clock menu more-arrow no yes

Filed under:

What PFF examined and learned from Dak Prescott’s success as a late-round NFL Draft steal

New, comments

PFF looked back at the thoughts surrounding Dak prior to the 2016 draft and what can be learned from his success.

If you buy something from an SB Nation link, Vox Media may earn a commission. See our ethics statement.

NFL: Minnesota Vikings at Dallas Cowboys Tim Heitman-USA TODAY Sports

The NFL Draft is always hard to project. Sure-fire prospects turn into busts, while overlooked prospects blossom and find stardom. For the most part, the Dallas Cowboys have hit in the draft — especially in round one.

However, the biggest value on the entire roster is none other than quarterback Dak Prescott. The former two-time first-team All-SEC quarterback and All-American selection fell all the way to day three of the 2016 draft. Quarterbacks such as Christian Hackenberg, Cody Kessler, and Connor Cook are just three names that heard their name called before Prescott finally did late in the fourth round.

Since stepping on to the field for his first preseason game back in August 2016 against the Los Angeles Rams, Prescott has proven time and time again that not only does he belong in the league, he belongs as one of the top franchise quarterbacks across the entire league. Prescott took over for an injured Tony Romo and never looked back. Now, he awaits a big-money contract from the Jones family.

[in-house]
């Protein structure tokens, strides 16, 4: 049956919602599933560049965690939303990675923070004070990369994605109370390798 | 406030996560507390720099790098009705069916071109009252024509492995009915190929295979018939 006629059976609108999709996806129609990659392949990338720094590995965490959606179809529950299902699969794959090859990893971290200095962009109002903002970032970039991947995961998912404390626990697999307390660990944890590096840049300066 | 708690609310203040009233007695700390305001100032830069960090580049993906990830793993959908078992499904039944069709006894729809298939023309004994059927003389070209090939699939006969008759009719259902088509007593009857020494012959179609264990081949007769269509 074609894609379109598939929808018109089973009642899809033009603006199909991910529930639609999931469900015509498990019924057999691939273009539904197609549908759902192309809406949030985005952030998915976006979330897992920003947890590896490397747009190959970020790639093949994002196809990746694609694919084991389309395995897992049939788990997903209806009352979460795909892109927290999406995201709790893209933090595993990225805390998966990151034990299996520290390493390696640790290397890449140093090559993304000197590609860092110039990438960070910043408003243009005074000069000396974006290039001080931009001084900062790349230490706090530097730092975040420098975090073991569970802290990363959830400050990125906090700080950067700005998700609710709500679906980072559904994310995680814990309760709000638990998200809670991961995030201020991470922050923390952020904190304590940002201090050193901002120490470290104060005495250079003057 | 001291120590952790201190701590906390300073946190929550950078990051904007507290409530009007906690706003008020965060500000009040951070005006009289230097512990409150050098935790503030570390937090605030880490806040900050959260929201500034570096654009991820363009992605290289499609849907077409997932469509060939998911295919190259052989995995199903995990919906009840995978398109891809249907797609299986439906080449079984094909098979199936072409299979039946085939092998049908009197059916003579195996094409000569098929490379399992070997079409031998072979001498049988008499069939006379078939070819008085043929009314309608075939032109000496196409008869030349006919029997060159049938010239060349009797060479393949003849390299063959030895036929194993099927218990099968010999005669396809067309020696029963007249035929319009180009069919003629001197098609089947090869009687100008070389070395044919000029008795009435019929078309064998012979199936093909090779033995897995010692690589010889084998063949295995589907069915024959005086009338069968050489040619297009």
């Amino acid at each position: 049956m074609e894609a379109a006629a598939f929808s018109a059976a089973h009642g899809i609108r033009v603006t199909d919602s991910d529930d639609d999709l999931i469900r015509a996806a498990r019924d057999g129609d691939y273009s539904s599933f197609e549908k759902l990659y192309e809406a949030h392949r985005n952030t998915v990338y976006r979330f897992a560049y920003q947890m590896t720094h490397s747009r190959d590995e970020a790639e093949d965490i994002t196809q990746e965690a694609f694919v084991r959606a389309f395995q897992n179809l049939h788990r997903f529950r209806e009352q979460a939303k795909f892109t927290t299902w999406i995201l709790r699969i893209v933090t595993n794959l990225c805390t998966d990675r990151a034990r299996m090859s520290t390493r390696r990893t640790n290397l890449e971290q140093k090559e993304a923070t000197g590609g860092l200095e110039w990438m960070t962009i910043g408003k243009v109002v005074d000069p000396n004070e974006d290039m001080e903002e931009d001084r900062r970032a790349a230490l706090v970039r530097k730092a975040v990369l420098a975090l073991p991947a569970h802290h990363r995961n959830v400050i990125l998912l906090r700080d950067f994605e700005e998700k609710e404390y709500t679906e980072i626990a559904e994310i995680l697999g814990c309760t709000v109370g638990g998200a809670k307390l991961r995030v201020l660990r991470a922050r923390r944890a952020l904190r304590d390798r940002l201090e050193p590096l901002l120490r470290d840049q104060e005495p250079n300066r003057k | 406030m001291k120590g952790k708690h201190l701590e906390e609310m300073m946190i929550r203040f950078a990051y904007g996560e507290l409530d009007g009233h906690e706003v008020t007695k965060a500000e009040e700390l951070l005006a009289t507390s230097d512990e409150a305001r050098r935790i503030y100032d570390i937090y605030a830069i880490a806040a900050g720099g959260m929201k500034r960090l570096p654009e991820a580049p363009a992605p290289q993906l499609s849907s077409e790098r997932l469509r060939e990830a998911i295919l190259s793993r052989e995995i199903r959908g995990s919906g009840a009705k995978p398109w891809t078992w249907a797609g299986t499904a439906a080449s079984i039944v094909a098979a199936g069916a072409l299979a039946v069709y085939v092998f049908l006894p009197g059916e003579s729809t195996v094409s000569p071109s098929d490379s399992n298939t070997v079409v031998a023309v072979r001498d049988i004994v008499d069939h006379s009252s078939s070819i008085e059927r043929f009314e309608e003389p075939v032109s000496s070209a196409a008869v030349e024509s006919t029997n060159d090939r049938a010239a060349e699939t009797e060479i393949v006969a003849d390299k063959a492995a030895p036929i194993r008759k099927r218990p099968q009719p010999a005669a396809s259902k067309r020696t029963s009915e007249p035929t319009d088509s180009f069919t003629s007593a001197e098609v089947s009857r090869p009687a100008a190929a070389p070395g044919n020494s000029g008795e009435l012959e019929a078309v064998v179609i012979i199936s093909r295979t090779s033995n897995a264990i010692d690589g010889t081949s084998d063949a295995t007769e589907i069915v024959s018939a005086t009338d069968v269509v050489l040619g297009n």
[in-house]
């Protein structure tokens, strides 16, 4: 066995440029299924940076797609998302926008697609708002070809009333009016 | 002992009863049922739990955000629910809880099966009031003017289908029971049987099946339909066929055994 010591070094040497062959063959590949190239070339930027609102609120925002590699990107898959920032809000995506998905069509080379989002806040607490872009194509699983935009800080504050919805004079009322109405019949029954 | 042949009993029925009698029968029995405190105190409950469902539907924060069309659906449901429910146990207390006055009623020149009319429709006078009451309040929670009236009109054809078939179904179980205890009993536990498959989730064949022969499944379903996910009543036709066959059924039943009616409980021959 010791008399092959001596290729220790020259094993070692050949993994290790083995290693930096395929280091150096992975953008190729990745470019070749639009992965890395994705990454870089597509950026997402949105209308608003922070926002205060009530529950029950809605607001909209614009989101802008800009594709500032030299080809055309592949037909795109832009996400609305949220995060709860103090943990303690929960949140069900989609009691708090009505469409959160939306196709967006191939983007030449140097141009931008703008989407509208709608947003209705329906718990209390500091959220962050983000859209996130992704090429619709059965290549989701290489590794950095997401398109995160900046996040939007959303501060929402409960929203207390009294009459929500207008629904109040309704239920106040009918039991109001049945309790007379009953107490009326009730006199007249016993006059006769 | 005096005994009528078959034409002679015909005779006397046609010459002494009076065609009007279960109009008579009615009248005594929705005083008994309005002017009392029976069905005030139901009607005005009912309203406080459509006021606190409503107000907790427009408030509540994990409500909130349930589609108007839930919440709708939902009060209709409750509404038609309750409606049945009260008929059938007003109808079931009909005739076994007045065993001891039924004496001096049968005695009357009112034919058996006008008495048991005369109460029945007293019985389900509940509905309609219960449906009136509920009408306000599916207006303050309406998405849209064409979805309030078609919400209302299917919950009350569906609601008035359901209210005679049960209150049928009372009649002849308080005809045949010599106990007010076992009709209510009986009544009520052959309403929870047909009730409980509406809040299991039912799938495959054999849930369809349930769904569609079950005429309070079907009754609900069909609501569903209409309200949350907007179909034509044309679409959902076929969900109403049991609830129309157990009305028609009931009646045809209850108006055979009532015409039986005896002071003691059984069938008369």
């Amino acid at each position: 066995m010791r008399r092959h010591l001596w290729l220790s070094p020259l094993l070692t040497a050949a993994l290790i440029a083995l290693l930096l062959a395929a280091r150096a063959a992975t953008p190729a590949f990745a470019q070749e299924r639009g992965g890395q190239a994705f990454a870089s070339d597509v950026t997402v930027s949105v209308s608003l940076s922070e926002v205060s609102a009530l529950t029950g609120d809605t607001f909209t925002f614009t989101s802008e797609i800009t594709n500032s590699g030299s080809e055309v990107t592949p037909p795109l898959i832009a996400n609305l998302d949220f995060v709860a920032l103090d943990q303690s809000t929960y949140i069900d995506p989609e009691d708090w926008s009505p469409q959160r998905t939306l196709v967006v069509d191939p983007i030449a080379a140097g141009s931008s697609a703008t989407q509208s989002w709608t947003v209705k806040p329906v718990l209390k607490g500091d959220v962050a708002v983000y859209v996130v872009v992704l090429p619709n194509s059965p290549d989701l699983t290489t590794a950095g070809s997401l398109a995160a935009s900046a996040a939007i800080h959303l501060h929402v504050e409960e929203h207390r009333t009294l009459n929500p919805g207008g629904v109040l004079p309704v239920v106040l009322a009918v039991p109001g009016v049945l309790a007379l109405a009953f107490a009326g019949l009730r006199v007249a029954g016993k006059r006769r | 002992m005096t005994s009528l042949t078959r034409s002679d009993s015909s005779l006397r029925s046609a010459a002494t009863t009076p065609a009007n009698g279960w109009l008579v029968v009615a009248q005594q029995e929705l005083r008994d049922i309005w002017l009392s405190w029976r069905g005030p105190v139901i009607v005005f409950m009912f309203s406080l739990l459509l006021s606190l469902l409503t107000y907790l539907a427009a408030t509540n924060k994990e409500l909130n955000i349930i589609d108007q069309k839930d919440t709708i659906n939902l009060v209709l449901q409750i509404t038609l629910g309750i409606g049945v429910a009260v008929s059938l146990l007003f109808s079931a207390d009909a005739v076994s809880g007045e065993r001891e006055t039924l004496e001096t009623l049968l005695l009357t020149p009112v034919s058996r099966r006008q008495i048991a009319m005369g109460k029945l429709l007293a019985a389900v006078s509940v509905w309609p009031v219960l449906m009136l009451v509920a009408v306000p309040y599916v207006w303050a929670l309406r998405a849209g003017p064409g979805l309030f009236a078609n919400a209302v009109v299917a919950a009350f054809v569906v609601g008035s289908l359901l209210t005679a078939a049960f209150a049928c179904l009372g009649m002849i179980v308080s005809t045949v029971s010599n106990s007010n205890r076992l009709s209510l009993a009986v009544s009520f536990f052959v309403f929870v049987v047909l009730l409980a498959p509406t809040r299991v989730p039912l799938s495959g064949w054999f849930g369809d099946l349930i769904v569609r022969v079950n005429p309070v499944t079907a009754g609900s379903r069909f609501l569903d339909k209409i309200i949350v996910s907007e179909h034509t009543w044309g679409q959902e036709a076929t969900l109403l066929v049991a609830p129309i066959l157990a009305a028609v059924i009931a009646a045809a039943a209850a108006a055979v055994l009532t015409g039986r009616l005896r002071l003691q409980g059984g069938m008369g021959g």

Prescott is not the only quarterback to fall on draft day and provide his team with incredible value. Russell Wilson, Kirk Cousins, and, of course, Tom Brady are other examples.

Mike Renner of Pro Football Focus dove into late-round NFL Draft steals of the PFF era, dating back to when PFF was established in 2015. Prescott, of course, was included in the article.

Renner wrote on why each player included fell in the draft, PFF’s take at the time of the draft, and what we have learned since the player was drafted in the NFL. Renner cites Prescott's mechanics as to why the former Mississippi State star fell in the draft.

A former three-star recruit that was recruited by the home-state LSU Tigers to play a position other than quarterback, Prescott arrived to the college scene as a raw prospect. Then-Mississippi State head coach Dan Mullen, now at Florida, did a wonderful job in molding Prescott, but there were still some concerns if the Haughton, Louisiana, native would continue to clean up his footwork and mechanics.

Reason He Fell: While a pre-draft arrest for a DUI didn’t help his draft stock, that’s not why Prescott wasn’t considered a top prospect back in 2016. As Dane Brugler noted at the time: “His footwork is inconsistent and he loses accuracy when his feet are not set.” Lance Zierlein had a similar take: “The tape shows a player who must improve his mechanics, poise and quickness through his progressions.” He also had an ugly outing on the big stage against Alabama in 2015 that saw him go 22-of-43 for 299 yards with no touchdowns, a pick and nine sacks.